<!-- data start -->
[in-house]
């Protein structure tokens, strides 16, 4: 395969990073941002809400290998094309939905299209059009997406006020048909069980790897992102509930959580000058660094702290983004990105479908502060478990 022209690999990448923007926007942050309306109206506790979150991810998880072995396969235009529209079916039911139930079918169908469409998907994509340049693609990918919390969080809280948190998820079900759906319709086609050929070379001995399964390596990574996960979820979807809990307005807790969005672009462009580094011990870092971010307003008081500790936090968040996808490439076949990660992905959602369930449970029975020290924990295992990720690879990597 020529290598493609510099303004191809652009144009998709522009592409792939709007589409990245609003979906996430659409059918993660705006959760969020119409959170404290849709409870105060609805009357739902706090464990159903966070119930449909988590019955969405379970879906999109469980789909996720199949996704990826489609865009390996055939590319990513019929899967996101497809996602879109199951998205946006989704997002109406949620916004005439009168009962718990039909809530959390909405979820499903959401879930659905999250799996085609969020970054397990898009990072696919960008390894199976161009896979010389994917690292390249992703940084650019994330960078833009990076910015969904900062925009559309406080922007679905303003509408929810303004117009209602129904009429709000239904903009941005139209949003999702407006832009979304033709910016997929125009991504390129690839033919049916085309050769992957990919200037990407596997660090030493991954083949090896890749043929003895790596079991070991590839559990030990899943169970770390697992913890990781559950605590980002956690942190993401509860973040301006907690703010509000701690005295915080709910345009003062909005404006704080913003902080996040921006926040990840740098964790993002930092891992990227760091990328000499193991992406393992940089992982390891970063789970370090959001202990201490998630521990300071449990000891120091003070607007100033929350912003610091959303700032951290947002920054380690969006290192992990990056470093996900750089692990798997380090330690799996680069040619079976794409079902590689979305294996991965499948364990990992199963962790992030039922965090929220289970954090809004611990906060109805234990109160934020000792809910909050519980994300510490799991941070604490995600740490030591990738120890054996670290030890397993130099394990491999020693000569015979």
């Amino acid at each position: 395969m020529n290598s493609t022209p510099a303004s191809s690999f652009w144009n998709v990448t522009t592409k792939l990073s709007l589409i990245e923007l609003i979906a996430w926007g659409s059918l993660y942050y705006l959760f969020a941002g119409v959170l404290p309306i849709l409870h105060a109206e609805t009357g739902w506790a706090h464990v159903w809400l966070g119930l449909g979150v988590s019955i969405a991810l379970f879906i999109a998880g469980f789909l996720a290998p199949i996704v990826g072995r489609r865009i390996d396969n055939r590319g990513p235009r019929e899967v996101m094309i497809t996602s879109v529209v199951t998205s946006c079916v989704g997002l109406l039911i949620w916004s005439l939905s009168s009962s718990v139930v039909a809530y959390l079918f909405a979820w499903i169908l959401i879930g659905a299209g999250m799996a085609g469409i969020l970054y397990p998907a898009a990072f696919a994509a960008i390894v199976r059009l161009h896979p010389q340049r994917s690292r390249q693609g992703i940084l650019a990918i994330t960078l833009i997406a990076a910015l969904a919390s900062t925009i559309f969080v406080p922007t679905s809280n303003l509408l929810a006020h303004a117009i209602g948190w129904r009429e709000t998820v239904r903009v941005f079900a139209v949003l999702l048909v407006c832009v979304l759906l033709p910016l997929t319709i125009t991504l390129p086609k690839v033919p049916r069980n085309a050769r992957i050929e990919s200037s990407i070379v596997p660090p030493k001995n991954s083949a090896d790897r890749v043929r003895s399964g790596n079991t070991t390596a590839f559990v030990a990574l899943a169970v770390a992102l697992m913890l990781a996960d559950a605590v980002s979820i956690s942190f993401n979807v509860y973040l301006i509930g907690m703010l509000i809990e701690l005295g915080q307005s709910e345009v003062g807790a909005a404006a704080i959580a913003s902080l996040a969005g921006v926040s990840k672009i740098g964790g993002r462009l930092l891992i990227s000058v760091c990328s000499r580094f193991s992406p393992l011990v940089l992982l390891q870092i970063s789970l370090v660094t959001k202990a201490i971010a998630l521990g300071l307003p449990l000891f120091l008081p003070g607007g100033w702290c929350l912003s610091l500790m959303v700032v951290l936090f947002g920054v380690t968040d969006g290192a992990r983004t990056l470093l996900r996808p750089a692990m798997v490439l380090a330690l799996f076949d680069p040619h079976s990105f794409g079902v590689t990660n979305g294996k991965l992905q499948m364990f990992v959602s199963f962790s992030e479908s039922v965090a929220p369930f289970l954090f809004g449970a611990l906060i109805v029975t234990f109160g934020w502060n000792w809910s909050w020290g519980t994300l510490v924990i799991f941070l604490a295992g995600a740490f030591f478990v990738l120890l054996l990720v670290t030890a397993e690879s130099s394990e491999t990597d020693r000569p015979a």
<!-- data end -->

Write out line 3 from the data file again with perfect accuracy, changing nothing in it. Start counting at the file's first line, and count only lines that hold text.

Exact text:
């Amino acid at each position: 395969m020529n290598s493609t022209p510099a303004s191809s690999f652009w144009n998709v990448t522009t592409k792939l990073s709007l589409i990245e923007l609003i979906a996430w926007g659409s059918l993660y942050y705006l959760f969020a941002g119409v959170l404290p309306i849709l409870h105060a109206e609805t009357g739902w506790a706090h464990v159903w809400l966070g119930l449909g979150v988590s019955i969405a991810l379970f879906i999109a998880g469980f789909l996720a290998p199949i996704v990826g072995r489609r865009i390996d396969n055939r590319g990513p235009r019929e899967v996101m094309i497809t996602s879109v529209v199951t998205s946006c079916v989704g997002l109406l039911i949620w916004s005439l939905s009168s009962s718990v139930v039909a809530y959390l079918f909405a979820w499903i169908l959401i879930g659905a299209g999250m799996a085609g469409i969020l970054y397990p998907a898009a990072f696919a994509a960008i390894v199976r059009l161009h896979p010389q340049r994917s690292r390249q693609g992703i940084l650019a990918i994330t960078l833009i997406a990076a910015l969904a919390s900062t925009i559309f969080v406080p922007t679905s809280n303003l509408l929810a006020h303004a117009i209602g948190w129904r009429e709000t998820v239904r903009v941005f079900a139209v949003l999702l048909v407006c832009v979304l759906l033709p910016l997929t319709i125009t991504l390129p086609k690839v033919p049916r069980n085309a050769r992957i050929e990919s200037s990407i070379v596997p660090p030493k001995n991954s083949a090896d790897r890749v043929r003895s399964g790596n079991t070991t390596a590839f559990v030990a990574l899943a169970v770390a992102l697992m913890l990781a996960d559950a605590v980002s979820i956690s942190f993401n979807v509860y973040l301006i509930g907690m703010l509000i809990e701690l005295g915080q307005s709910e345009v003062g807790a909005a404006a704080i959580a913003s902080l996040a969005g921006v926040s990840k672009i740098g964790g993002r462009l930092l891992i990227s000058v760091c990328s000499r580094f193991s992406p393992l011990v940089l992982l390891q870092i970063s789970l370090v660094t959001k202990a201490i971010a998630l521990g300071l307003p449990l000891f120091l008081p003070g607007g100033w702290c929350l912003s610091l500790m959303v700032v951290l936090f947002g920054v380690t968040d969006g290192a992990r983004t990056l470093l996900r996808p750089a692990m798997v490439l380090a330690l799996f076949d680069p040619h079976s990105f794409g079902v590689t990660n979305g294996k991965l992905q499948m364990f990992v959602s199963f962790s992030e479908s039922v965090a929220p369930f289970l954090f809004g449970a611990l906060i109805v029975t234990f109160g934020w502060n000792w809910s909050w020290g519980t994300l510490v924990i799991f941070l604490a295992g995600a740490f030591f478990v990738l120890l054996l990720v670290t030890a397993e690879s130099s394990e491999t990597d020693r000569p015979a």